The government will further restrict imports of crude oil and precious metals as also certain other goods that are of non-essential nature to compress imports further, so as to bring current account deficit (CAD) to levels around $70 billion or about 3.7 per cent of the country's gross domestic product (GDP), finance minister P Chidambaram said today.
He said the government had succeeded in bringing CAD down to 4.8 per cent in the 2012-13 fiscal, from levels around 5.7 per cent earlier and is well on track to contain it at 3.7 per cent of GDP this fiscal.
"CAD will be contained at $70 billion, while the inflows will increase to a level that will be sufficient to finance the CAD. If the CAD is contained at $70 billion, it will amount to 3.7 per cent of the GDP," he said in a statement.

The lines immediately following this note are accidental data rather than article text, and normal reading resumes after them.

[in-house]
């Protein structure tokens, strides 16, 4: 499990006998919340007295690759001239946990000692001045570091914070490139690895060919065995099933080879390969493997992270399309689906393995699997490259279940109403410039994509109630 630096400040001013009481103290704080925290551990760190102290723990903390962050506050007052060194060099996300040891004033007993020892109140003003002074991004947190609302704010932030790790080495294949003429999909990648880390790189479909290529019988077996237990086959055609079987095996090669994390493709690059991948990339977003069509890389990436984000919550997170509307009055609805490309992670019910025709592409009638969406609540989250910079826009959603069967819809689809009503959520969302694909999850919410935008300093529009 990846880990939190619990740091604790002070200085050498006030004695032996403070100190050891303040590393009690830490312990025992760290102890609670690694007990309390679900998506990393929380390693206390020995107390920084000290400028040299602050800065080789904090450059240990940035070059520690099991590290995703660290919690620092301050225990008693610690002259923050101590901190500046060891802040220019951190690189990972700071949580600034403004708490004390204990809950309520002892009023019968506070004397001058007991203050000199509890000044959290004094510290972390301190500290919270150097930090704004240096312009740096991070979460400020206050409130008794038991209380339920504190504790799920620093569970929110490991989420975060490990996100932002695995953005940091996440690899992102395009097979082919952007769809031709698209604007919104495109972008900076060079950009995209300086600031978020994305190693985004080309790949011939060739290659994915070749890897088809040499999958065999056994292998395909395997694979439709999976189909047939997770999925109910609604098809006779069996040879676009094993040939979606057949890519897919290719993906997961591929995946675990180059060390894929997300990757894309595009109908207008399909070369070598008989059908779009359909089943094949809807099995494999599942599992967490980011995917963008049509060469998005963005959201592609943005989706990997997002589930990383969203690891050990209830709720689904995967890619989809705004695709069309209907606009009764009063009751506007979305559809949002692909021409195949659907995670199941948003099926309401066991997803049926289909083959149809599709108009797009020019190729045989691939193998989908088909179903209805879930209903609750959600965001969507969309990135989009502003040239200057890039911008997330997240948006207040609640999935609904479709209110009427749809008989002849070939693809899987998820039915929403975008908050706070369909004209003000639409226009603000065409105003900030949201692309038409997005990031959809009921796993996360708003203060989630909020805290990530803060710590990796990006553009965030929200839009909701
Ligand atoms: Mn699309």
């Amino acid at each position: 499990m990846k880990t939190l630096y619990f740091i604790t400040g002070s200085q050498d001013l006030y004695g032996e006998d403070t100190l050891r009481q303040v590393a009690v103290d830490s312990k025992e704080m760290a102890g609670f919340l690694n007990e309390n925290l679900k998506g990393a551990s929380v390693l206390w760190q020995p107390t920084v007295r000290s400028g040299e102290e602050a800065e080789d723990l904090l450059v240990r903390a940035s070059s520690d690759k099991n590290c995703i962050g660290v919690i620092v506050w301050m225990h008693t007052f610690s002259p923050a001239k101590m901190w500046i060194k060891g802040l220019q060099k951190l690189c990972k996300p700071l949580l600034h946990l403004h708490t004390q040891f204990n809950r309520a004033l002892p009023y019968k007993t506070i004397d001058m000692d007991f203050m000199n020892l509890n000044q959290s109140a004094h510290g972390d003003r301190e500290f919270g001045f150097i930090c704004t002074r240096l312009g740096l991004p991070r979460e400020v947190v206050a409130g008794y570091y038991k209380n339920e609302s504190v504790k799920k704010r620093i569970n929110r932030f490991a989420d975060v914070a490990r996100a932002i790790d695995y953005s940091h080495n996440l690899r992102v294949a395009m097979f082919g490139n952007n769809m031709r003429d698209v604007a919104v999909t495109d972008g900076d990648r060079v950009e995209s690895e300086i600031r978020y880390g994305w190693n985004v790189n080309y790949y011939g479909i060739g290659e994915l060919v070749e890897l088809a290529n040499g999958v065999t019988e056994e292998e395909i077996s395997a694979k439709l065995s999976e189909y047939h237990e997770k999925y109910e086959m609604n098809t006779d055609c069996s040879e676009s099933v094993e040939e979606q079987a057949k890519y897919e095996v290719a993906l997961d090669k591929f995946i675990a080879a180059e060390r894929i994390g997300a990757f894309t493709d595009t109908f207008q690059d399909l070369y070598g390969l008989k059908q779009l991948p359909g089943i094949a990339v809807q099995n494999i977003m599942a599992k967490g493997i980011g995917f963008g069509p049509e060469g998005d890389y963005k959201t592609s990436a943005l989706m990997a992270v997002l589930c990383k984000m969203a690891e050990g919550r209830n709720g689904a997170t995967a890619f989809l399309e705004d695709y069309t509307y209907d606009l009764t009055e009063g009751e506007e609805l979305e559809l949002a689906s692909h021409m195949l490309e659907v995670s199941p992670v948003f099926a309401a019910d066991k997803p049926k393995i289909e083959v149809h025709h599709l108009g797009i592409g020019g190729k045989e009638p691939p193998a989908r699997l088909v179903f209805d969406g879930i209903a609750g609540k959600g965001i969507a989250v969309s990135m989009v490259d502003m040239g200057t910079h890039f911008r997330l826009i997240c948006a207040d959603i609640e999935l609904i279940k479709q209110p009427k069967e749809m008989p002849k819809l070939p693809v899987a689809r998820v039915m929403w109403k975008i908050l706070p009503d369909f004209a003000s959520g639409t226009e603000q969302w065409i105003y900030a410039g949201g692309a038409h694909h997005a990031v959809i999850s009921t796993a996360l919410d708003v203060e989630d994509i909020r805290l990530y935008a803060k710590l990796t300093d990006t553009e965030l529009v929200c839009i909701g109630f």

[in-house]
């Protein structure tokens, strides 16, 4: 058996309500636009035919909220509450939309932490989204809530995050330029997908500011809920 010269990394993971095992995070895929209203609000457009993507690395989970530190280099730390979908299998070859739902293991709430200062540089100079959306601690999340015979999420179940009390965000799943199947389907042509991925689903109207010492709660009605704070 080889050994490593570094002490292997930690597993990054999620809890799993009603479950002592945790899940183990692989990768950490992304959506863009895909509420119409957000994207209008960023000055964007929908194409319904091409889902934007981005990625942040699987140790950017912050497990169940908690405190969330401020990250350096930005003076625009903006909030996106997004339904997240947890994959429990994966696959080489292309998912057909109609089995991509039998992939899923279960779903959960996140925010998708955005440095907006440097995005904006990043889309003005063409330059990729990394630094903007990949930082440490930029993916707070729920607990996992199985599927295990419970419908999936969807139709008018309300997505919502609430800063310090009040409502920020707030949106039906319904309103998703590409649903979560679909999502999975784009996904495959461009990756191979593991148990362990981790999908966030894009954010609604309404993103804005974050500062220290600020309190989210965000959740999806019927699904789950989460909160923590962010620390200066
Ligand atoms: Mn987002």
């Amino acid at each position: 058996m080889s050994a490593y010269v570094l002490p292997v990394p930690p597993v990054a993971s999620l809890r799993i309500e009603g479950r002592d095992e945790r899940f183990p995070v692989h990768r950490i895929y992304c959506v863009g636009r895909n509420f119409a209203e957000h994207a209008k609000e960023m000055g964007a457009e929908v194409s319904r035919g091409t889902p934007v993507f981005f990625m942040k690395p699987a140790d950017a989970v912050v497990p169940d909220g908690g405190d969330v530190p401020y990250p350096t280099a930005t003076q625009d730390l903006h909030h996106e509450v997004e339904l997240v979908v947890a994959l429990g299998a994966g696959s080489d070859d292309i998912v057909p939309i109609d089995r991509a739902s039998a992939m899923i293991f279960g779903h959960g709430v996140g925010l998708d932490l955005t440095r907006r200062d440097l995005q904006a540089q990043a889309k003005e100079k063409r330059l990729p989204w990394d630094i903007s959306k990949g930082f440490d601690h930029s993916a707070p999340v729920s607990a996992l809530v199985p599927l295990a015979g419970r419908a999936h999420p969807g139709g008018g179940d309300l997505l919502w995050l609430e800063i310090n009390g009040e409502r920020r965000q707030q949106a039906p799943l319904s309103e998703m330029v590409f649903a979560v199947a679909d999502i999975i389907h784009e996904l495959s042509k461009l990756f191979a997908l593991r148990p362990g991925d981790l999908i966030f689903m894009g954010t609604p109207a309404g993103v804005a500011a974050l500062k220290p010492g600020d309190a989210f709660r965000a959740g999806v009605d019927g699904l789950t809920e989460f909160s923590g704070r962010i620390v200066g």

The recent measures announced by the government like increase in import duty on gold and other precious metals has helped retard the growth of the country's trade deficit to some extend, he pointed out.
Simultaneously, public sector financial institutions will raise quasi-sovereign bonds to finance long-term infrastructure as part of the measures to enhance capital inflows into the country, Chidambaram said.
The government will also liberalise overseas borrowing norms for corporates, he said, adding that public sector oil companies will also be allowed to raise additional funds through ECBs and trade finance.
Besides, the government is planning to liberalise foreign currency non-resident and non-resident external deposit schemes to attract long-term foreign exchange flows into the country, Chidambaram said.
He said like the global economy, the Indian economy is also facing challenges. "We believe that we have to do more to contain CAD, to reduce volatility in the currency market and to stabilise the rupee," he added.